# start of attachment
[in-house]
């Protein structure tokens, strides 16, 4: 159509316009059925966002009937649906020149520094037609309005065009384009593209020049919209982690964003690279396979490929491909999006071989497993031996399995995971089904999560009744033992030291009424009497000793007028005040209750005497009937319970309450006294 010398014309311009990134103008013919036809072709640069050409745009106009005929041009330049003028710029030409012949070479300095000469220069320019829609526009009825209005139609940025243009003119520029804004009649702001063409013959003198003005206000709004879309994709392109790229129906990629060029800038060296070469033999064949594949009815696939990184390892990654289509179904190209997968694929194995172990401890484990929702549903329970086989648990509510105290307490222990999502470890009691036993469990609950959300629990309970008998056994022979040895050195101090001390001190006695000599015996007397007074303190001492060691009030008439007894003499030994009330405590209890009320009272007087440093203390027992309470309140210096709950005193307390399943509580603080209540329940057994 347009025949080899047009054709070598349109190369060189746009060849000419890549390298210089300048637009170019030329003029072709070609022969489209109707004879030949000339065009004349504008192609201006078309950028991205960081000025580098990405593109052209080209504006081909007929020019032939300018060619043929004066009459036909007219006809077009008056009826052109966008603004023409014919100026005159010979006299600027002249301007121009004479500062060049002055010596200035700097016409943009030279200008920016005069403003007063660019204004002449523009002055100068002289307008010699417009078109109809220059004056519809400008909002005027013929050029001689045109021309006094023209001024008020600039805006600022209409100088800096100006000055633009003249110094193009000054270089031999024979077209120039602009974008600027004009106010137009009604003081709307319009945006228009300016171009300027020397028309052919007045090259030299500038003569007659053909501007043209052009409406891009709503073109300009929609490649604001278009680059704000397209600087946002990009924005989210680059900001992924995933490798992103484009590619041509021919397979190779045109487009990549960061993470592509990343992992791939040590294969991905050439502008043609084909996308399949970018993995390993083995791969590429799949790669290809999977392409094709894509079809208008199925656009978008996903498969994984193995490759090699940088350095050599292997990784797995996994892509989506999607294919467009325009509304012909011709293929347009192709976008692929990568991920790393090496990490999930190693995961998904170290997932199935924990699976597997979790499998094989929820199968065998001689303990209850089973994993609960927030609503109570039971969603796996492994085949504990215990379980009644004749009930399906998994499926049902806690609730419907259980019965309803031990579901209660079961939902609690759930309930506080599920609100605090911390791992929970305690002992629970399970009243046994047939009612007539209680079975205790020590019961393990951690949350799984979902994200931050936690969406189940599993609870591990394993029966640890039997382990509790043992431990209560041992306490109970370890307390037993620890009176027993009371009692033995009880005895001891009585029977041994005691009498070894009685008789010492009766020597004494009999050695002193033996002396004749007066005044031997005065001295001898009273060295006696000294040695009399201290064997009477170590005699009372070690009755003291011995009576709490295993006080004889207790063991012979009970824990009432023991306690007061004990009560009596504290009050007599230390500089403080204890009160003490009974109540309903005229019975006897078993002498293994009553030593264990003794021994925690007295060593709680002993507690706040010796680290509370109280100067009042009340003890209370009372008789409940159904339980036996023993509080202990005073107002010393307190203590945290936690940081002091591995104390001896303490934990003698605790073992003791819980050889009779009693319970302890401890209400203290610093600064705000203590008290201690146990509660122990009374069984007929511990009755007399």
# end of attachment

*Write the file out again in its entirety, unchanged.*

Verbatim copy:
[in-house]
């Protein structure tokens, strides 16, 4: 159509316009059925966002009937649906020149520094037609309005065009384009593209020049919209982690964003690279396979490929491909999006071989497993031996399995995971089904999560009744033992030291009424009497000793007028005040209750005497009937319970309450006294 010398014309311009990134103008013919036809072709640069050409745009106009005929041009330049003028710029030409012949070479300095000469220069320019829609526009009825209005139609940025243009003119520029804004009649702001063409013959003198003005206000709004879309994709392109790229129906990629060029800038060296070469033999064949594949009815696939990184390892990654289509179904190209997968694929194995172990401890484990929702549903329970086989648990509510105290307490222990999502470890009691036993469990609950959300629990309970008998056994022979040895050195101090001390001190006695000599015996007397007074303190001492060691009030008439007894003499030994009330405590209890009320009272007087440093203390027992309470309140210096709950005193307390399943509580603080209540329940057994 347009025949080899047009054709070598349109190369060189746009060849000419890549390298210089300048637009170019030329003029072709070609022969489209109707004879030949000339065009004349504008192609201006078309950028991205960081000025580098990405593109052209080209504006081909007929020019032939300018060619043929004066009459036909007219006809077009008056009826052109966008603004023409014919100026005159010979006299600027002249301007121009004479500062060049002055010596200035700097016409943009030279200008920016005069403003007063660019204004002449523009002055100068002289307008010699417009078109109809220059004056519809400008909002005027013929050029001689045109021309006094023209001024008020600039805006600022209409100088800096100006000055633009003249110094193009000054270089031999024979077209120039602009974008600027004009106010137009009604003081709307319009945006228009300016171009300027020397028309052919007045090259030299500038003569007659053909501007043209052009409406891009709503073109300009929609490649604001278009680059704000397209600087946002990009924005989210680059900001992924995933490798992103484009590619041509021919397979190779045109487009990549960061993470592509990343992992791939040590294969991905050439502008043609084909996308399949970018993995390993083995791969590429799949790669290809999977392409094709894509079809208008199925656009978008996903498969994984193995490759090699940088350095050599292997990784797995996994892509989506999607294919467009325009509304012909011709293929347009192709976008692929990568991920790393090496990490999930190693995961998904170290997932199935924990699976597997979790499998094989929820199968065998001689303990209850089973994993609960927030609503109570039971969603796996492994085949504990215990379980009644004749009930399906998994499926049902806690609730419907259980019965309803031990579901209660079961939902609690759930309930506080599920609100605090911390791992929970305690002992629970399970009243046994047939009612007539209680079975205790020590019961393990951690949350799984979902994200931050936690969406189940599993609870591990394993029966640890039997382990509790043992431990209560041992306490109970370890307390037993620890009176027993009371009692033995009880005895001891009585029977041994005691009498070894009685008789010492009766020597004494009999050695002193033996002396004749007066005044031997005065001295001898009273060295006696000294040695009399201290064997009477170590005699009372070690009755003291011995009576709490295993006080004889207790063991012979009970824990009432023991306690007061004990009560009596504290009050007599230390500089403080204890009160003490009974109540309903005229019975006897078993002498293994009553030593264990003794021994925690007295060593709680002993507690706040010796680290509370109280100067009042009340003890209370009372008789409940159904339980036996023993509080202990005073107002010393307190203590945290936690940081002091591995104390001896303490934990003698605790073992003791819980050889009779009693319970302890401890209400203290610093600064705000203590008290201690146990509660122990009374069984007929511990009755007399």